MEDFORD, Ore. -- The Rogue Valley International-Medford Airport and the Crater Lake-Klamath Regional Airport are getting a $500,000 funding boost. It comes from the Rural Oregon Aviation Relief (ROAR) grant funded by the Oregon Department of Aviation established to help smaller communities keep air service.
Right now The Rogue Valley International-Medford Airport has a handful of airlines that fly directly to a few cities.
"It would be nice if there were a few more flights in and out of our small airport but it's nice that we have two [to Salt Lake City] a day," said flier Rawlings Lyle.
"There aren't many options but it is what it is," added Jennifer Baker
Flier Kapali Kiaha said Medford is "getting bigger so there's more people coming in and out and it would be nice if there were more flights."
Airport Director Jerry Brienza hopes to change that with the ROAR grant money.
"We're looking at bigger cities like Dallas and Chicago that on paper make a lot of sense for us but it's still a little difficult for the airlines to pull the plug because they have other major cities that they could be putting this equipment in," added Brienza. "[The grant is] dangling the carrot out there."
Brienza said the airport is looking to add more cities to its flight list and more airlines. He said the grant will allow the Medford Airport to pay those airlines if that service to a specific city doesn't make as much money as planned.
"We're hoping not to spend a dime of it but it's really nice to have it in our own back pocket to present to them when they are considering possibly two cities similar in size and which city they are going to go to. We can say we have this money for you to mitigate your risk," added Brienza.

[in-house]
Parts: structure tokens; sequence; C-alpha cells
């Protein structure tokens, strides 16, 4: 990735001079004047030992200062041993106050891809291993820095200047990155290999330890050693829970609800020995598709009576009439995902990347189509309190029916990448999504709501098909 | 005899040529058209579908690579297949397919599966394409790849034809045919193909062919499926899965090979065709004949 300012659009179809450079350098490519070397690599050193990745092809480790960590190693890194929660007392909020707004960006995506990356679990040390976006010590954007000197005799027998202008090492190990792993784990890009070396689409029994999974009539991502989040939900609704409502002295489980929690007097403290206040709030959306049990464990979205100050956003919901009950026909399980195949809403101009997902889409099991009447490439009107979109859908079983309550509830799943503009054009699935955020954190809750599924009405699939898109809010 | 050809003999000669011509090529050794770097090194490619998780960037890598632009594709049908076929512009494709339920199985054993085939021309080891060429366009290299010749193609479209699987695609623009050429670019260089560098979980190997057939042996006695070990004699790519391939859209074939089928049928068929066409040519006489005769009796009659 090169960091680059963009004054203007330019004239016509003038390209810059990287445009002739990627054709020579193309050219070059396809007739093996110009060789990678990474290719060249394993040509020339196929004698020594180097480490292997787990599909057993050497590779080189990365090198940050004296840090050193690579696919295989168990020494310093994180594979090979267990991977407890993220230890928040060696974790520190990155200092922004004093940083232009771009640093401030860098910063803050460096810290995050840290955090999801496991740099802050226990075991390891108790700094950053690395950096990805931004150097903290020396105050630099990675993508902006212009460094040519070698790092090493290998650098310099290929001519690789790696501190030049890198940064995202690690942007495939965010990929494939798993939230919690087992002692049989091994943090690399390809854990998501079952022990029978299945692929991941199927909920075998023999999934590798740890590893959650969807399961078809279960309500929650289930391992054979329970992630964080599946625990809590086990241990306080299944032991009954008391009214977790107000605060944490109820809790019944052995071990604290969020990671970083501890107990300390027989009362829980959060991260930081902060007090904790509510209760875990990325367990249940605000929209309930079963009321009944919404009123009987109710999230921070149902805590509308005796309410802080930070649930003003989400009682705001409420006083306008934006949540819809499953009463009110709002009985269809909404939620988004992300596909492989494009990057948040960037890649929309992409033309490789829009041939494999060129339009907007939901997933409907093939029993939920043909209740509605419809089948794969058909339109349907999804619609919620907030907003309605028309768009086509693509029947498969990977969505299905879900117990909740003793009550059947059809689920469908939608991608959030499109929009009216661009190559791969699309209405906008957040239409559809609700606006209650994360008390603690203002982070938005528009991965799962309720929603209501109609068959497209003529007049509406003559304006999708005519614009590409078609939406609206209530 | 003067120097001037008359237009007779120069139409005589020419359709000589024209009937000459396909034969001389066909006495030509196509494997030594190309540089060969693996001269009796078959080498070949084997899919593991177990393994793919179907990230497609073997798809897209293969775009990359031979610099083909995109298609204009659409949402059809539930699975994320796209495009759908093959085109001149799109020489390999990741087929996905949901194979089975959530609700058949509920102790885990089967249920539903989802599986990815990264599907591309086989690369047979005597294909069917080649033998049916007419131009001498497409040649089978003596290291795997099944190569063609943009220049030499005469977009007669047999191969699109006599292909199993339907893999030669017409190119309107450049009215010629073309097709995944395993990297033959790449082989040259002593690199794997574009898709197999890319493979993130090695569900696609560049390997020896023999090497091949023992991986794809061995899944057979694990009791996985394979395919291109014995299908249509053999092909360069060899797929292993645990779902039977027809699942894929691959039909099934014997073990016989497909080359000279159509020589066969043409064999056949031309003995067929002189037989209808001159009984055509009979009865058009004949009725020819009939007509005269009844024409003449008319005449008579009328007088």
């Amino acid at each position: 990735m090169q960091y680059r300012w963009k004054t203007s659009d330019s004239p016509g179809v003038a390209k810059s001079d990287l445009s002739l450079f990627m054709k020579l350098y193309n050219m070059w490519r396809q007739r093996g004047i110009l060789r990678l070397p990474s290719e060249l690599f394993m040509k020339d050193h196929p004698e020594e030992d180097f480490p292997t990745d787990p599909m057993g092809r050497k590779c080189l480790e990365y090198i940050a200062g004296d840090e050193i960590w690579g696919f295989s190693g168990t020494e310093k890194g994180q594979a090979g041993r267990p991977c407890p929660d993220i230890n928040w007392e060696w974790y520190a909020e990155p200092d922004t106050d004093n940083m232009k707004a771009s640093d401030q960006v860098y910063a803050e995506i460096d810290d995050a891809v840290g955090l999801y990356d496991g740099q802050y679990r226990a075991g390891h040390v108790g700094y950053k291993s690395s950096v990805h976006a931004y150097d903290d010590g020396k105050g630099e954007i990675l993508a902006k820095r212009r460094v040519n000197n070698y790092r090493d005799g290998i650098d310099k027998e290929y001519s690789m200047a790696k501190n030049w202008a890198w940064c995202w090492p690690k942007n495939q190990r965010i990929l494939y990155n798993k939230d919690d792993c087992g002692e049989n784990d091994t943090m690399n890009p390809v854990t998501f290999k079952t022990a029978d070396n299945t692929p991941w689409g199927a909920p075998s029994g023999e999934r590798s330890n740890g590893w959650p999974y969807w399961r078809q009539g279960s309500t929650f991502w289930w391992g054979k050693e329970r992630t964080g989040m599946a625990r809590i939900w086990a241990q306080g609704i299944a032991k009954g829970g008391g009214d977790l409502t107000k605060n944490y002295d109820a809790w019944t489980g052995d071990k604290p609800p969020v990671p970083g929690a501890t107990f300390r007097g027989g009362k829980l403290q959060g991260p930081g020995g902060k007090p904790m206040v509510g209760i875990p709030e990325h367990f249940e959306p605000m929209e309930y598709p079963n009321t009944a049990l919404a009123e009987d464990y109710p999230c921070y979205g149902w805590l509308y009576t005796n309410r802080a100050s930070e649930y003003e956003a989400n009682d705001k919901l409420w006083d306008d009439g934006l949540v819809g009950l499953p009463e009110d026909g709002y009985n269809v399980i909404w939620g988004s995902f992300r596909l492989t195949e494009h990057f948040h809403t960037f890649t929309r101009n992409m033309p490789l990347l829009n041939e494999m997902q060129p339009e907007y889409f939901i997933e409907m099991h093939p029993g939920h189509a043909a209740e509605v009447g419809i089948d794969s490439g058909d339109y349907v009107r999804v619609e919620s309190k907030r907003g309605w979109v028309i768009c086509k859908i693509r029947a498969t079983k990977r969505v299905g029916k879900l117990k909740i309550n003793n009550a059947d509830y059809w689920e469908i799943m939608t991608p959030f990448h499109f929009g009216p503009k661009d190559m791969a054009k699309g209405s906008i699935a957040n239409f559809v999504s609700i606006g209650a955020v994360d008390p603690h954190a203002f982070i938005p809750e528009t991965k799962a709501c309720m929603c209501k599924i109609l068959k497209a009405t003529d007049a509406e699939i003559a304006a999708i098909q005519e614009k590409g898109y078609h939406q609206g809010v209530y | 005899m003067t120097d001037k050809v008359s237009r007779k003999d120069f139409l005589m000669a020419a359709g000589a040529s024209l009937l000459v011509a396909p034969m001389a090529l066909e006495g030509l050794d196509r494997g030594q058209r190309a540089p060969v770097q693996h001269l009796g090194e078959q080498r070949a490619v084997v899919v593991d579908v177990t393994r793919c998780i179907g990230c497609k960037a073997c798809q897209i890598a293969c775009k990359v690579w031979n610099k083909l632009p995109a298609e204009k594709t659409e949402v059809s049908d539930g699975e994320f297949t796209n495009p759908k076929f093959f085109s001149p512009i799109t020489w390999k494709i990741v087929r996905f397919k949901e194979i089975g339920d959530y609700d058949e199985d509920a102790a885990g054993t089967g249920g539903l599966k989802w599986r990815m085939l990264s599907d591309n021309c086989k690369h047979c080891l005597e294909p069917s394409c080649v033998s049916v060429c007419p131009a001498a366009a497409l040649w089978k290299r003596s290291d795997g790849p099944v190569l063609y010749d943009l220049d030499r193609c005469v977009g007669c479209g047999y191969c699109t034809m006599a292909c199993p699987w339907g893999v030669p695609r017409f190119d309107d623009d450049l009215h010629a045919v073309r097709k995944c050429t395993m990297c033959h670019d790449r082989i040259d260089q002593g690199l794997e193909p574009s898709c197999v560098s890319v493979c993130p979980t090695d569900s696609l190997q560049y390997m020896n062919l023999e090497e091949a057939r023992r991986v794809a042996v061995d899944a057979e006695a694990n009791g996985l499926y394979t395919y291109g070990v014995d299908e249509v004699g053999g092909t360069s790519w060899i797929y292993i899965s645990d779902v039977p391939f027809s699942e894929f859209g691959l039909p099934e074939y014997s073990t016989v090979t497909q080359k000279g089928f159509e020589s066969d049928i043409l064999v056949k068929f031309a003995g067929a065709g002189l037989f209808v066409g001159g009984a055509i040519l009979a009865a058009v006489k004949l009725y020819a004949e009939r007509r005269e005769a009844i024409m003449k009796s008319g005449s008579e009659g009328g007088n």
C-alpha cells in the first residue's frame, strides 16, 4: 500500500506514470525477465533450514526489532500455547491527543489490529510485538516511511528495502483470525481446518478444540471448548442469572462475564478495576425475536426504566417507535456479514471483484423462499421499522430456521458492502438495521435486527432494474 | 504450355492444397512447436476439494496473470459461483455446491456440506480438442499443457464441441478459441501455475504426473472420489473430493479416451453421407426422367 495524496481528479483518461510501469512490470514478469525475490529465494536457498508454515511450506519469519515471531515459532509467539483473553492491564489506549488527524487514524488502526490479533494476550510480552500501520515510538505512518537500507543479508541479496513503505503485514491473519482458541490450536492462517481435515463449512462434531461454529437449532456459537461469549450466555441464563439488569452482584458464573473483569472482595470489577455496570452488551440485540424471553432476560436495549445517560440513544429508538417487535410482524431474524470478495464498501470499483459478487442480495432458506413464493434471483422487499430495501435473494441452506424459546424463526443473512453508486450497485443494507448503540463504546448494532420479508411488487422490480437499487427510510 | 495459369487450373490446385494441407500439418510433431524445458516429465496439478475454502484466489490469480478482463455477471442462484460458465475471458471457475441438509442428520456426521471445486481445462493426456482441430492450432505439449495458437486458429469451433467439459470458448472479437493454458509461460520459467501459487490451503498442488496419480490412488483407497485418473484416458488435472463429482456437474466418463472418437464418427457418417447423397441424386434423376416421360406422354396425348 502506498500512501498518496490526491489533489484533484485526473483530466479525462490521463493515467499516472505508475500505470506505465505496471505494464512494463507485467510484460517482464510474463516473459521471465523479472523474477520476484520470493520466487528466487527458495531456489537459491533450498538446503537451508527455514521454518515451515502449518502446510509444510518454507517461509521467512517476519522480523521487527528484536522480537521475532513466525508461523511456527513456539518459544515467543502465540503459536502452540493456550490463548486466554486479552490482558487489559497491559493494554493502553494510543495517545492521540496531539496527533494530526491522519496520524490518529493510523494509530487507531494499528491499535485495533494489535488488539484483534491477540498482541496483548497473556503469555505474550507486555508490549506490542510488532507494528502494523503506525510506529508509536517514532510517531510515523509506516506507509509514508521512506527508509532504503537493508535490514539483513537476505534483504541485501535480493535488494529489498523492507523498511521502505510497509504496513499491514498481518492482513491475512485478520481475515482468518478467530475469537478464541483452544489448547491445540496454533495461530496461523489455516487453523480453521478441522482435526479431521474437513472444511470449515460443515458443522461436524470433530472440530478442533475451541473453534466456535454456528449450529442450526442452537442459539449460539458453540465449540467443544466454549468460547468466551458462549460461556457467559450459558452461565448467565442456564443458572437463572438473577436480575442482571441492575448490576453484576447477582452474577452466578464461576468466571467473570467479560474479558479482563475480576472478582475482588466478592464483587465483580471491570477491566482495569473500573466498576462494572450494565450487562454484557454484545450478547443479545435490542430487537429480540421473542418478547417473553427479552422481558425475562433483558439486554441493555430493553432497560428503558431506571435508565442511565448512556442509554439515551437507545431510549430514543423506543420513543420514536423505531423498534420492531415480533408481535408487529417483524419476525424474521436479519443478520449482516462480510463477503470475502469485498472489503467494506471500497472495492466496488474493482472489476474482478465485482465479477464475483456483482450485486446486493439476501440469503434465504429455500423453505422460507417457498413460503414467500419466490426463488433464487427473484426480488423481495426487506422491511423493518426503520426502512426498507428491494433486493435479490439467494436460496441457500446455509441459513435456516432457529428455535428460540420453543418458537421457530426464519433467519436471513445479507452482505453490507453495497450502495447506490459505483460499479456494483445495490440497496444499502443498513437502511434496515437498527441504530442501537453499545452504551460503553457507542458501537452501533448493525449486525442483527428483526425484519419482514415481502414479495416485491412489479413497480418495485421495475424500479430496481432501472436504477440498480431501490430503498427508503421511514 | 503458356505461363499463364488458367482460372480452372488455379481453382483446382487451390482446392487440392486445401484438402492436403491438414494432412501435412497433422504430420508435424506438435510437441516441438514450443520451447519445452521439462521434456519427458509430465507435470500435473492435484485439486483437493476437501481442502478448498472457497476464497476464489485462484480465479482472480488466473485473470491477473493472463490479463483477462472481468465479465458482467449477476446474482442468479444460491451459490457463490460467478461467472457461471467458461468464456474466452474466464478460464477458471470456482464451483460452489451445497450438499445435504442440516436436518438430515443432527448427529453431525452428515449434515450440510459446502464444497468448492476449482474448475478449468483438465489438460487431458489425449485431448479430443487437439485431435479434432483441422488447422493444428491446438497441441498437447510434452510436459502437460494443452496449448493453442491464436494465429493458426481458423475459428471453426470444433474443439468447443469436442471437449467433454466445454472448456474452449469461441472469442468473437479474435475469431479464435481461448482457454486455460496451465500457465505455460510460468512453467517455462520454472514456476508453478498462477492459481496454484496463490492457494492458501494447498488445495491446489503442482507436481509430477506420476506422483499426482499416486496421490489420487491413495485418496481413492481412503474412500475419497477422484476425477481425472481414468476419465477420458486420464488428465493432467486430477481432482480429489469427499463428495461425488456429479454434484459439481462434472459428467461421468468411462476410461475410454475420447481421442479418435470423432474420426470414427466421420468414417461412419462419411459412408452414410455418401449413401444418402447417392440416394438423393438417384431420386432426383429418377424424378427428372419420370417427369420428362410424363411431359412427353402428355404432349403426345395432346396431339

Along with that $500,000, Brienza said local businesses and the community have come together and put in $50,000. The airport is also asking for $200,000 in its budget. That hasn't been approved yet.
While the Rogue Valley International-Medford Airport got the $500,000 grant to try to expand services, the Crater Lake-Klamath Regional Airport wants to use that money to restore commercial air service.
Airport Business Manager Linda Tepper said the airport used to have commercial flights until PenAir filed for bankruptcy in 2017.
She believes getting another commercial airline would be great for the Klamath Basin, not just for leisure travel but for business and economic growth as well.
"It certainly helps our community when it comes to economic development recruitment so those companies that might be looking to locate in Klamath Falls would certainly find air service a convenient bonus to have here in the community,” added Tepper.